The Carnegie Foundation recently selected the University for its 2015 Community Engagement Classification. The award is for institutions that have demonstrated community engagement and founded on evidence-based documentation.
The University was also selected for this recognition in 2008.
According to the New England Resource Center for Higher Education, the Carnegie Community Engagement Classification considers community engagement a collaboration between institutions of higher education and their larger communities for the mutually beneficial exchange of knowledge and resources in a context of partnership and reciprocity.
“We did our initial application in 2008, and it’s an extensive process where they ask numbers such as how many learning classes we have, how many professors are engaged, how many students take these classes, specific examples of partnerships and how they have developed, outcomes, and how the community is involved in all of this,” said Director of Center for Community Partnerships Cathy Lechowicz. “This time around, they ask you what has changed since last time, and how you have further engaged with the community.”
The projects and activities considered in this Classification involve not just the participation of students, administrators, and professors, but also the community members. According to Lechowicz, the community is Middletown-centric, but can also range from Connecticut to even larger areas.
“The whole idea is that the engagement isn’t just about the University, but that it’s about working in the world and how to engage the world in the work that you’re doing,” Lechowicz said. “It’s a partnership where you work with agencies and individuals to try to address some public need or some public project.”
The University has accomplished major achievements since its classification in 2010. These include institutional advances such as the establishment of the Patricelli Center for Social Entrepreneurship, and the Allbritton Center for the Study of Public Life, which both did not exist five years ago. Specific projects include the establishment of the Center for Prison Education and the growth of WesReads and WesMath—both of which started out with half a dozen students and currently have more than 70 students who go to the Macdonough School in Middletown on a regular basis.
Director of Patricelli Center for Social Entrepreneurship Makaela Kingsley shared her views on the importance of community engagement.
“At the Patricelli Center for Social Entrepreneurship, we believe that community engagement and collaboration are paramount to all social impact work,” Kingsley said. “In fact, innovation or ‘charity’ alone—without cultural competence and involvement by relevant communities—can be destructive. Wesleyan students are better entrepreneurs and intrapreneurs because our students and faculty are highly engaged citizens.”
Lechowicz added that the challenge of the institution is helping students to develop these projects and provide them that autonomy that many of the students want, while also providing institutional support for them in a way they can further their project.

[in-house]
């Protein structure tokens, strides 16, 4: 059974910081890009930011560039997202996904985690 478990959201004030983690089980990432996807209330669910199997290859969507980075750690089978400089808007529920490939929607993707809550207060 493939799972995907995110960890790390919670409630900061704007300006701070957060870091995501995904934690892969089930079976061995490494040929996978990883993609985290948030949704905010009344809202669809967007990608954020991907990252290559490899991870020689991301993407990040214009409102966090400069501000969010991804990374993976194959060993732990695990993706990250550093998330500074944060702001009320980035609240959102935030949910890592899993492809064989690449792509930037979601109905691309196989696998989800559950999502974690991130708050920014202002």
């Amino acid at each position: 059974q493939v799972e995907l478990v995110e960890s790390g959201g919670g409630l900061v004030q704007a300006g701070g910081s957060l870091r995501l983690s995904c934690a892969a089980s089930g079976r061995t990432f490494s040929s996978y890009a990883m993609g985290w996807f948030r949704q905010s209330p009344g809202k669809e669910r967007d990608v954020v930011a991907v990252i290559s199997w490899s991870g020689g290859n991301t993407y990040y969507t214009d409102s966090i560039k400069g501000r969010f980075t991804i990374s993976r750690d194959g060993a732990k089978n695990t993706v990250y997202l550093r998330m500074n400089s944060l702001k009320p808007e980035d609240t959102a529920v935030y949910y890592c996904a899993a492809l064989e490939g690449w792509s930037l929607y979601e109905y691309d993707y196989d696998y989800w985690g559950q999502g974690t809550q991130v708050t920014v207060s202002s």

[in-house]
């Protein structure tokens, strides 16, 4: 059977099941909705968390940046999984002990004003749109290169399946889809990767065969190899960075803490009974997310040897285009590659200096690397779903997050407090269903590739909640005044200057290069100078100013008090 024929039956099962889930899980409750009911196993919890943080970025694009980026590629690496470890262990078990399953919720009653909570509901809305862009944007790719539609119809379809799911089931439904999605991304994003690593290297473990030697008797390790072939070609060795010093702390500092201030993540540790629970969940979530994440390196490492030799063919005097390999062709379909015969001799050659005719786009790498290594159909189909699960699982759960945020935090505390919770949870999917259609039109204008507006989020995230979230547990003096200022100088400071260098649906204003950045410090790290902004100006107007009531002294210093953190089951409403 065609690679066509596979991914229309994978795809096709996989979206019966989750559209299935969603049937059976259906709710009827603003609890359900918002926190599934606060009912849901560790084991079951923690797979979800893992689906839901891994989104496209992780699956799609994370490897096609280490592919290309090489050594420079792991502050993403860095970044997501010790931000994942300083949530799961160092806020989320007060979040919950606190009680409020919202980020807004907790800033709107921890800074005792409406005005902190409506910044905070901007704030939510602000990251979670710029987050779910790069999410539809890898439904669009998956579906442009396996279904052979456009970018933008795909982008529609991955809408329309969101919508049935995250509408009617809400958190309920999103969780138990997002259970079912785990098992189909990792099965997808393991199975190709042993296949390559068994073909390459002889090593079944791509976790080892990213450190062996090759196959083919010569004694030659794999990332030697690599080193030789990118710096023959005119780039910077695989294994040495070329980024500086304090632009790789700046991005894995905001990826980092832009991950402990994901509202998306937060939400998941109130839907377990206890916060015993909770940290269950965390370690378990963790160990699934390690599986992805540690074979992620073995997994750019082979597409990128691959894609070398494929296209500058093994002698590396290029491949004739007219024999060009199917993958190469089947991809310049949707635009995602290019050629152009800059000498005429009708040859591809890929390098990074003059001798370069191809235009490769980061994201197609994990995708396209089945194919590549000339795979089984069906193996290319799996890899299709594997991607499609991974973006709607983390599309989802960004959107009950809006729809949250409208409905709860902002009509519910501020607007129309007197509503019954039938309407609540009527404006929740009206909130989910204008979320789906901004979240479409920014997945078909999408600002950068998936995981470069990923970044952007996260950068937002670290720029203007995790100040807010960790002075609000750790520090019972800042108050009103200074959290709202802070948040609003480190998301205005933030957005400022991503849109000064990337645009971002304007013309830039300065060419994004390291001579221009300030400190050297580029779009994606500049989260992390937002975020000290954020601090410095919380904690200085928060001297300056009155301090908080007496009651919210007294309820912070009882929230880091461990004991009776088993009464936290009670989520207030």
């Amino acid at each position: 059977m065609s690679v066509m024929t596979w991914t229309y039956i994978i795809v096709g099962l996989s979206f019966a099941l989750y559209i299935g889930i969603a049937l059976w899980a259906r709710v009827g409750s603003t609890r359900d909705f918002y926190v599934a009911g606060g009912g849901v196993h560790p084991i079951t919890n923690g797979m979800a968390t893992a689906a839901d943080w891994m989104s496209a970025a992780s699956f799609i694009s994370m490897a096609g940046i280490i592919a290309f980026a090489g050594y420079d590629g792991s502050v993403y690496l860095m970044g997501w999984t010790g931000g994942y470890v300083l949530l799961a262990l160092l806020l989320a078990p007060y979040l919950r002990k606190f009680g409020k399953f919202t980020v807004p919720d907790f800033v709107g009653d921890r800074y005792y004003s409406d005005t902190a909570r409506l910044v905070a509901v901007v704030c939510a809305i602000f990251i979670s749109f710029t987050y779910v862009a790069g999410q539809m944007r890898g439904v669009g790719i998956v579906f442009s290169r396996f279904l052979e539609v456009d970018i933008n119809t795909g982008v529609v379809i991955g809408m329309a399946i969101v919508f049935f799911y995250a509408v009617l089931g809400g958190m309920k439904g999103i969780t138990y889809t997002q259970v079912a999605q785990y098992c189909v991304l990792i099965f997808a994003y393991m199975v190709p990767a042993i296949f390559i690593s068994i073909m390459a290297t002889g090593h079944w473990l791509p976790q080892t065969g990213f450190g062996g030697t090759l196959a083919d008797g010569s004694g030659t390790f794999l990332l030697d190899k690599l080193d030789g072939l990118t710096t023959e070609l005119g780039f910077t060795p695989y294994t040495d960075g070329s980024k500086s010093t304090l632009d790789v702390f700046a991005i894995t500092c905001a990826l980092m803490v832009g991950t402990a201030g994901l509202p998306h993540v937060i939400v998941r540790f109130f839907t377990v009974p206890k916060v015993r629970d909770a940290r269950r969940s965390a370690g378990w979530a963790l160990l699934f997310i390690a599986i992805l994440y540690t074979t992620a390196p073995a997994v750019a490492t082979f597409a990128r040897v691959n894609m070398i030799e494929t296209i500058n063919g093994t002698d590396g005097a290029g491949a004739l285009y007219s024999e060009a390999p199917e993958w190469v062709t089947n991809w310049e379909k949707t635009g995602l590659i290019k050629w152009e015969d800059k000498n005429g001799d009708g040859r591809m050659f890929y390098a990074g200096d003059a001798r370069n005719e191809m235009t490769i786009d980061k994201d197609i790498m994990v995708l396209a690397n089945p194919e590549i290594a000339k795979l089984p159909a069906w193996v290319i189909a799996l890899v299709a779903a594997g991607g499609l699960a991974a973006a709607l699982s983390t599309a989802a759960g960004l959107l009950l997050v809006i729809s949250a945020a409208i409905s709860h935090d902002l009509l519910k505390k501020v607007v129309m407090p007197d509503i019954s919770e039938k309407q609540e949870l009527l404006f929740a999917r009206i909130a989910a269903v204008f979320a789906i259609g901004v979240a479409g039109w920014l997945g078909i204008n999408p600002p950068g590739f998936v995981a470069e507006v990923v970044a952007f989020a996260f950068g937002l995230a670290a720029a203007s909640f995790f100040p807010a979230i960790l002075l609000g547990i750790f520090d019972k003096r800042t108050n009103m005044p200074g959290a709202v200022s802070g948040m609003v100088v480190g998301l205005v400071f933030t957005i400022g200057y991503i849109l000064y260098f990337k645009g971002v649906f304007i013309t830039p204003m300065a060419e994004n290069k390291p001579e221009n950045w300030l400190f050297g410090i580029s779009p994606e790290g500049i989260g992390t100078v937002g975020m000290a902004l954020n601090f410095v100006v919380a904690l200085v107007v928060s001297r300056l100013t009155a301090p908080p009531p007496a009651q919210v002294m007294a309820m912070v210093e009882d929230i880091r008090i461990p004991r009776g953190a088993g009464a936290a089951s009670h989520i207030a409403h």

Another example of the University’s community engagement is the Green Street Teaching and Learning Center, a community-based studio that engages different members of the Middletown community such as students and faculty, local artists, and faculty from Middletown Community College. Most of the classes offered a combination of math and science with art and are taught to students of grades 1-8.
Director of the Service-Learning Center Barbara Juhasz commented on the role of this organization.
“Green Street is a wonderful example of community partnership that functions in so many different ways that involves students on a regular basis, involves faculty in service-learning courses, and provides a great mechanism for students to be more involved in the community,” Juhasz said.
Anna Flurry ’17, student coordinator for Green Street Teaching and Learning Center, commented on what the organization has to offer in terms of community engagement.
“Green Street offers this great opportunity for Wesleyan students to get out of the college bubble and interact with the Middletown community in a positive way,” Flurry said. “I think it’s really important to be aware that we’re part of a much bigger community called Middletown. We’ve been able to create many connections with the town around us, which has enabled us to get rid of the idea of otherness. I personally feel like I have a much stronger connection to Middletown.”
Through this partnership, the Carnegie Foundation provides classified institutions with feedback on general themes throughout the application process such as insight in areas they can focus on and develop. Lechowicz praised the helpfulness of this process.
“We talk with other schools and work with other people, but you certainly have your blinders on in a sense, Lechowics said. “It’s nice to get feedback from outside folks and the framework for engagement they provide.”
The next opportunity to apply for Classification will be 10 years from now. This is an extension of the prior five years due to existing partnership, which shows the plan for the long-term relationship the Foundation and the University will have.
For information on how to get involved, engagement work on campus, and community events, students can sign up for the ENGAGED newsletter or the Civic Engagement Fellow newsletter.